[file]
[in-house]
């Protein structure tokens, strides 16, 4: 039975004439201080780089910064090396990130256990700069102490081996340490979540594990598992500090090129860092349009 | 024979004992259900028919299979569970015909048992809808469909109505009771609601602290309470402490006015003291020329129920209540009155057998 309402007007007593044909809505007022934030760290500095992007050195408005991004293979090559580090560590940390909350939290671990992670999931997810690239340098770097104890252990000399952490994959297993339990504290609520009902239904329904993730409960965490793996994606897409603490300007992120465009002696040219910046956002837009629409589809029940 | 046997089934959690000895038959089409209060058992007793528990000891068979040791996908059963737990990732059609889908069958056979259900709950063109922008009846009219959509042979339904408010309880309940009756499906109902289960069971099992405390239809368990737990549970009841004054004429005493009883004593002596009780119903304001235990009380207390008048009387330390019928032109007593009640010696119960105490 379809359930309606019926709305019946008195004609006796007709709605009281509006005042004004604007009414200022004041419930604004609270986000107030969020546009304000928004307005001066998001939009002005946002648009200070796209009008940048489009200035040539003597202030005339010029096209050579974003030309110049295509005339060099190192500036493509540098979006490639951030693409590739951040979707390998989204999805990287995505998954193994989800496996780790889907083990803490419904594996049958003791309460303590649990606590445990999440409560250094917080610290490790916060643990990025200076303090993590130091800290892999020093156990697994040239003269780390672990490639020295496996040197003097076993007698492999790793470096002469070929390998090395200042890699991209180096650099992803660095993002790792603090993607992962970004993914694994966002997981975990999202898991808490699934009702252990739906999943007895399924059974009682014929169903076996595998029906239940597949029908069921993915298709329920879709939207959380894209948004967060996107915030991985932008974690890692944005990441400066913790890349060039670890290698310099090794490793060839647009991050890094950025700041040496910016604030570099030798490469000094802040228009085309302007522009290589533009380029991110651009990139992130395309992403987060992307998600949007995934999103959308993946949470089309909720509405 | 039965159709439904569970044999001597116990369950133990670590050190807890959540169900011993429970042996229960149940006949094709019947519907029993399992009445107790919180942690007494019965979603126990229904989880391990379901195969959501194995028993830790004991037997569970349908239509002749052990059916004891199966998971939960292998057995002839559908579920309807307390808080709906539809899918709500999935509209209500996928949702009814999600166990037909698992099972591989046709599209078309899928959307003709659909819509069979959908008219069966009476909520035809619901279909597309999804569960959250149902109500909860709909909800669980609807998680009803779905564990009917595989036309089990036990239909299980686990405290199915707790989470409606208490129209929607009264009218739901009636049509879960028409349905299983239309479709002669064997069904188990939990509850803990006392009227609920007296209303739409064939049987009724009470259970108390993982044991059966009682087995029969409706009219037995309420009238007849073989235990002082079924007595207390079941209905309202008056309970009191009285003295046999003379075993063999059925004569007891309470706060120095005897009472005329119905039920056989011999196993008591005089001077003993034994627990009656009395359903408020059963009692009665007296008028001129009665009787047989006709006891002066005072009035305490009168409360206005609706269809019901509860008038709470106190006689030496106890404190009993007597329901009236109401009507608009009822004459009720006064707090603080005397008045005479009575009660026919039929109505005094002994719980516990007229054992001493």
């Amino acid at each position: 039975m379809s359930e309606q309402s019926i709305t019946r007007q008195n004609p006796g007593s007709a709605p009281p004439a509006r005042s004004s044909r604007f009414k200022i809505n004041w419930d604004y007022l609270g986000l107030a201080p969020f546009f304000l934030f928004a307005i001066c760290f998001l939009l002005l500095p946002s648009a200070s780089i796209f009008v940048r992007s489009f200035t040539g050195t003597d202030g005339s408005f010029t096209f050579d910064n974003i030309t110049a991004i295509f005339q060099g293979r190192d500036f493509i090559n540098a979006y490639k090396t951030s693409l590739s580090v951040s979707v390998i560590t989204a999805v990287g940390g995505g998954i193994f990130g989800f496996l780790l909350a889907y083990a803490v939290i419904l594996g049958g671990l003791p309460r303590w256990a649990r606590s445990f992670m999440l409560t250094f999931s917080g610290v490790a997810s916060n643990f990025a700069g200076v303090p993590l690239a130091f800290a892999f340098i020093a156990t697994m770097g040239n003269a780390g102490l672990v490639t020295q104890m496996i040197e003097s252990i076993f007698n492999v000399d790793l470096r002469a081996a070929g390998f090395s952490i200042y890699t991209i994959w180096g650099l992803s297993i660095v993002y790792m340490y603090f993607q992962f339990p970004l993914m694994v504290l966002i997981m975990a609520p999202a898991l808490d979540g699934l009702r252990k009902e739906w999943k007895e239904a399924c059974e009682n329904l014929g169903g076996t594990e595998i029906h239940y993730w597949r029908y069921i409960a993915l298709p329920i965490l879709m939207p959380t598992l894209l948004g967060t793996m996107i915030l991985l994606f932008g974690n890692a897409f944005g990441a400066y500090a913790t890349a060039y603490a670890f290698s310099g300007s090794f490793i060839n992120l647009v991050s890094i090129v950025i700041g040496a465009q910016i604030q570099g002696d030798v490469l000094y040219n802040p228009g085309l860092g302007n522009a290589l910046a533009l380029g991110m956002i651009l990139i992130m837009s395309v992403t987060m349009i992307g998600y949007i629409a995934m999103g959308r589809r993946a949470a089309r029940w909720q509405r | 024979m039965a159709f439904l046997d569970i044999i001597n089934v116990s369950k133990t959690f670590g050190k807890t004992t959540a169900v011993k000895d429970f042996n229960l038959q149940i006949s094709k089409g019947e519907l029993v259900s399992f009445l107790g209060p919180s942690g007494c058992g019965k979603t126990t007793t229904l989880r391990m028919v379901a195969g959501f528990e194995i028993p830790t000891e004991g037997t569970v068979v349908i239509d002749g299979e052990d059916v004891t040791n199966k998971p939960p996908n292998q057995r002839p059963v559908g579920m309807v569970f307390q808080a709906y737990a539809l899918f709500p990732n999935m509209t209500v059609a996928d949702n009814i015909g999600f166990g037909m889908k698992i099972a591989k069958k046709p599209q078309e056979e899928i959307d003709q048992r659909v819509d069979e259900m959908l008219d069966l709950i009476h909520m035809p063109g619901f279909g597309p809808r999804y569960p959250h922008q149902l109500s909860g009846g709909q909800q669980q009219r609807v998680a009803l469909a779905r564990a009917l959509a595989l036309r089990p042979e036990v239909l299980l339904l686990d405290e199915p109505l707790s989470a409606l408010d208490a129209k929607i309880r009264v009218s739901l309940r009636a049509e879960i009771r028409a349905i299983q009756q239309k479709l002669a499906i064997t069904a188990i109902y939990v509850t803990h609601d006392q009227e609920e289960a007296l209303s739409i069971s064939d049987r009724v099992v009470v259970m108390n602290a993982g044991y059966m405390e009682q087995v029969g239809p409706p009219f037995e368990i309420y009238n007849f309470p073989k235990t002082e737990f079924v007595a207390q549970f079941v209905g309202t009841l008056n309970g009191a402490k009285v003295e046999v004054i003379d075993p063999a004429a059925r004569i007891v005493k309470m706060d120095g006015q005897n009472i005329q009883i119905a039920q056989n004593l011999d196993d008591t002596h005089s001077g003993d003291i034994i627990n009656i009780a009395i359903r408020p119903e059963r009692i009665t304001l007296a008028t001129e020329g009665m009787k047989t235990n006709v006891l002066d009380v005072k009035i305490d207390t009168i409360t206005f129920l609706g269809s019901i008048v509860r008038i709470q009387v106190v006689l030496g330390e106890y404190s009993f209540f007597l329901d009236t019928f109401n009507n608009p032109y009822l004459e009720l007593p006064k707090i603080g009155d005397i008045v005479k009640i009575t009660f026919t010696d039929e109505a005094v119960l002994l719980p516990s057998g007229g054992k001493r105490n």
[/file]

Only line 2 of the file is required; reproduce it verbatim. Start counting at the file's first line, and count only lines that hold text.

């Protein structure tokens, strides 16, 4: 039975004439201080780089910064090396990130256990700069102490081996340490979540594990598992500090090129860092349009 | 024979004992259900028919299979569970015909048992809808469909109505009771609601602290309470402490006015003291020329129920209540009155057998 309402007007007593044909809505007022934030760290500095992007050195408005991004293979090559580090560590940390909350939290671990992670999931997810690239340098770097104890252990000399952490994959297993339990504290609520009902239904329904993730409960965490793996994606897409603490300007992120465009002696040219910046956002837009629409589809029940 | 046997089934959690000895038959089409209060058992007793528990000891068979040791996908059963737990990732059609889908069958056979259900709950063109922008009846009219959509042979339904408010309880309940009756499906109902289960069971099992405390239809368990737990549970009841004054004429005493009883004593002596009780119903304001235990009380207390008048009387330390019928032109007593009640010696119960105490 379809359930309606019926709305019946008195004609006796007709709605009281509006005042004004604007009414200022004041419930604004609270986000107030969020546009304000928004307005001066998001939009002005946002648009200070796209009008940048489009200035040539003597202030005339010029096209050579974003030309110049295509005339060099190192500036493509540098979006490639951030693409590739951040979707390998989204999805990287995505998954193994989800496996780790889907083990803490419904594996049958003791309460303590649990606590445990999440409560250094917080610290490790916060643990990025200076303090993590130091800290892999020093156990697994040239003269780390672990490639020295496996040197003097076993007698492999790793470096002469070929390998090395200042890699991209180096650099992803660095993002790792603090993607992962970004993914694994966002997981975990999202898991808490699934009702252990739906999943007895399924059974009682014929169903076996595998029906239940597949029908069921993915298709329920879709939207959380894209948004967060996107915030991985932008974690890692944005990441400066913790890349060039670890290698310099090794490793060839647009991050890094950025700041040496910016604030570099030798490469000094802040228009085309302007522009290589533009380029991110651009990139992130395309992403987060992307998600949007995934999103959308993946949470089309909720509405 | 039965159709439904569970044999001597116990369950133990670590050190807890959540169900011993429970042996229960149940006949094709019947519907029993399992009445107790919180942690007494019965979603126990229904989880391990379901195969959501194995028993830790004991037997569970349908239509002749052990059916004891199966998971939960292998057995002839559908579920309807307390808080709906539809899918709500999935509209209500996928949702009814999600166990037909698992099972591989046709599209078309899928959307003709659909819509069979959908008219069966009476909520035809619901279909597309999804569960959250149902109500909860709909909800669980609807998680009803779905564990009917595989036309089990036990239909299980686990405290199915707790989470409606208490129209929607009264009218739901009636049509879960028409349905299983239309479709002669064997069904188990939990509850803990006392009227609920007296209303739409064939049987009724009470259970108390993982044991059966009682087995029969409706009219037995309420009238007849073989235990002082079924007595207390079941209905309202008056309970009191009285003295046999003379075993063999059925004569007891309470706060120095005897009472005329119905039920056989011999196993008591005089001077003993034994627990009656009395359903408020059963009692009665007296008028001129009665009787047989006709006891002066005072009035305490009168409360206005609706269809019901509860008038709470106190006689030496106890404190009993007597329901009236109401009507608009009822004459009720006064707090603080005397008045005479009575009660026919039929109505005094002994719980516990007229054992001493």